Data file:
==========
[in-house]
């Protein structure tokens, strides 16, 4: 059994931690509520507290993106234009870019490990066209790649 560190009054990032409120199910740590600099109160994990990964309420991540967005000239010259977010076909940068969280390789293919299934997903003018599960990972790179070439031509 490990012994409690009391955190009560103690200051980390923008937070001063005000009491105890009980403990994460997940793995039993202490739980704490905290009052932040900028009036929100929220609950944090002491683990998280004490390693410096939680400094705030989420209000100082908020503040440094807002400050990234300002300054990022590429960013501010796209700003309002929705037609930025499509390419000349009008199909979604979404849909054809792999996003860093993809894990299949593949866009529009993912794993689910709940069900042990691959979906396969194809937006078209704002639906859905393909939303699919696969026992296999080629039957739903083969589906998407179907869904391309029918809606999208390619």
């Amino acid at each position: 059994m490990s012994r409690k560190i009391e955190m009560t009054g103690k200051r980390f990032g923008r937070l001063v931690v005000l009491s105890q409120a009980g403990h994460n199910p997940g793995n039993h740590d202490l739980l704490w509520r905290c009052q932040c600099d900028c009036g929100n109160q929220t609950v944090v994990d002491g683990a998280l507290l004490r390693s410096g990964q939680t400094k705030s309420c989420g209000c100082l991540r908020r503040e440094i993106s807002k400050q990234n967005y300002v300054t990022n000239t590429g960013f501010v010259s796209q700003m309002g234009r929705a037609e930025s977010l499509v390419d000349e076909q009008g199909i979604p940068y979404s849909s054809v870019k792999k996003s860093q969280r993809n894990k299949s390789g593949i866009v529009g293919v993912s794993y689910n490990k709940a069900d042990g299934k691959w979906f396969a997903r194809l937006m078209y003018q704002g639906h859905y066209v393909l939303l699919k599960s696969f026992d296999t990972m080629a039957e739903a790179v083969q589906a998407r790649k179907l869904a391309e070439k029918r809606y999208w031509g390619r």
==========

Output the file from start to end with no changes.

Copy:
[in-house]
């Protein structure tokens, strides 16, 4: 059994931690509520507290993106234009870019490990066209790649 560190009054990032409120199910740590600099109160994990990964309420991540967005000239010259977010076909940068969280390789293919299934997903003018599960990972790179070439031509 490990012994409690009391955190009560103690200051980390923008937070001063005000009491105890009980403990994460997940793995039993202490739980704490905290009052932040900028009036929100929220609950944090002491683990998280004490390693410096939680400094705030989420209000100082908020503040440094807002400050990234300002300054990022590429960013501010796209700003309002929705037609930025499509390419000349009008199909979604979404849909054809792999996003860093993809894990299949593949866009529009993912794993689910709940069900042990691959979906396969194809937006078209704002639906859905393909939303699919696969026992296999080629039957739903083969589906998407179907869904391309029918809606999208390619």
């Amino acid at each position: 059994m490990s012994r409690k560190i009391e955190m009560t009054g103690k200051r980390f990032g923008r937070l001063v931690v005000l009491s105890q409120a009980g403990h994460n199910p997940g793995n039993h740590d202490l739980l704490w509520r905290c009052q932040c600099d900028c009036g929100n109160q929220t609950v944090v994990d002491g683990a998280l507290l004490r390693s410096g990964q939680t400094k705030s309420c989420g209000c100082l991540r908020r503040e440094i993106s807002k400050q990234n967005y300002v300054t990022n000239t590429g960013f501010v010259s796209q700003m309002g234009r929705a037609e930025s977010l499509v390419d000349e076909q009008g199909i979604p940068y979404s849909s054809v870019k792999k996003s860093q969280r993809n894990k299949s390789g593949i866009v529009g293919v993912s794993y689910n490990k709940a069900d042990g299934k691959w979906f396969a997903r194809l937006m078209y003018q704002g639906h859905y066209v393909l939303l699919k599960s696969f026992d296999t990972m080629a039957e739903a790179v083969q589906a998407r790649k179907l869904a391309e070439k029918r809606y999208w031509g390619r």